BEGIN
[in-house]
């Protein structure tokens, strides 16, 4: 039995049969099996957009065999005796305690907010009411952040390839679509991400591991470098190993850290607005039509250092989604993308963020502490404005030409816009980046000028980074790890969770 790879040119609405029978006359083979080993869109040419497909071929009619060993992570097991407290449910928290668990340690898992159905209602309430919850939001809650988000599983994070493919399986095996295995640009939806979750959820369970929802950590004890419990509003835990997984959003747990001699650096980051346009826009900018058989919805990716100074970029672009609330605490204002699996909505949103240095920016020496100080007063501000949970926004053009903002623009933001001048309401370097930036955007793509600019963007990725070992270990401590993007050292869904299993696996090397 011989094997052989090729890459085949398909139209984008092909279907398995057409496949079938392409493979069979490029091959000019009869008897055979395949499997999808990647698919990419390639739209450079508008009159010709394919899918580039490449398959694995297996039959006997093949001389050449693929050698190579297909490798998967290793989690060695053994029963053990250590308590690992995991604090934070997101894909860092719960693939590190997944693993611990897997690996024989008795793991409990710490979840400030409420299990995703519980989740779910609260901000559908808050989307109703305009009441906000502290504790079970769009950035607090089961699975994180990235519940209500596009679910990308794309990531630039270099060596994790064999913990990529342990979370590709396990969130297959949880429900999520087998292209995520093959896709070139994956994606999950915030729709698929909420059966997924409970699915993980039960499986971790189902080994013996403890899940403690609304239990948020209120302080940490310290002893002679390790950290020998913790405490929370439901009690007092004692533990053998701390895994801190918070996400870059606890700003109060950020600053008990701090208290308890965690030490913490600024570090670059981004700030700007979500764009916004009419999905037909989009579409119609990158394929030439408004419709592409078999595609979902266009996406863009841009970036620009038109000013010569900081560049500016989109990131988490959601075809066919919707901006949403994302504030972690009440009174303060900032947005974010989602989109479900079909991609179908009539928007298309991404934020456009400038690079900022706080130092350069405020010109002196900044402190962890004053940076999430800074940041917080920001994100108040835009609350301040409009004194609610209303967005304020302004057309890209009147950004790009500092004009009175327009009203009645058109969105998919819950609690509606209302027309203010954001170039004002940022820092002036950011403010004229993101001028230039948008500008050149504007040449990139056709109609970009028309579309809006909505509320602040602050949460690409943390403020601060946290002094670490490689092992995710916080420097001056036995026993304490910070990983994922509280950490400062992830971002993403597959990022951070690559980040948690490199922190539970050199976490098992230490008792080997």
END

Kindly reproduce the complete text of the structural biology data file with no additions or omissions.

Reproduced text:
[in-house]
């Protein structure tokens, strides 16, 4: 039995049969099996957009065999005796305690907010009411952040390839679509991400591991470098190993850290607005039509250092989604993308963020502490404005030409816009980046000028980074790890969770 790879040119609405029978006359083979080993869109040419497909071929009619060993992570097991407290449910928290668990340690898992159905209602309430919850939001809650988000599983994070493919399986095996295995640009939806979750959820369970929802950590004890419990509003835990997984959003747990001699650096980051346009826009900018058989919805990716100074970029672009609330605490204002699996909505949103240095920016020496100080007063501000949970926004053009903002623009933001001048309401370097930036955007793509600019963007990725070992270990401590993007050292869904299993696996090397 011989094997052989090729890459085949398909139209984008092909279907398995057409496949079938392409493979069979490029091959000019009869008897055979395949499997999808990647698919990419390639739209450079508008009159010709394919899918580039490449398959694995297996039959006997093949001389050449693929050698190579297909490798998967290793989690060695053994029963053990250590308590690992995991604090934070997101894909860092719960693939590190997944693993611990897997690996024989008795793991409990710490979840400030409420299990995703519980989740779910609260901000559908808050989307109703305009009441906000502290504790079970769009950035607090089961699975994180990235519940209500596009679910990308794309990531630039270099060596994790064999913990990529342990979370590709396990969130297959949880429900999520087998292209995520093959896709070139994956994606999950915030729709698929909420059966997924409970699915993980039960499986971790189902080994013996403890899940403690609304239990948020209120302080940490310290002893002679390790950290020998913790405490929370439901009690007092004692533990053998701390895994801190918070996400870059606890700003109060950020600053008990701090208290308890965690030490913490600024570090670059981004700030700007979500764009916004009419999905037909989009579409119609990158394929030439408004419709592409078999595609979902266009996406863009841009970036620009038109000013010569900081560049500016989109990131988490959601075809066919919707901006949403994302504030972690009440009174303060900032947005974010989602989109479900079909991609179908009539928007298309991404934020456009400038690079900022706080130092350069405020010109002196900044402190962890004053940076999430800074940041917080920001994100108040835009609350301040409009004194609610209303967005304020302004057309890209009147950004790009500092004009009175327009009203009645058109969105998919819950609690509606209302027309203010954001170039004002940022820092002036950011403010004229993101001028230039948008500008050149504007040449990139056709109609970009028309579309809006909505509320602040602050949460690409943390403020601060946290002094670490490689092992995710916080420097001056036995026993304490910070990983994922509280950490400062992830971002993403597959990022951070690559980040948690490199922190539970050199976490098992230490008792080997």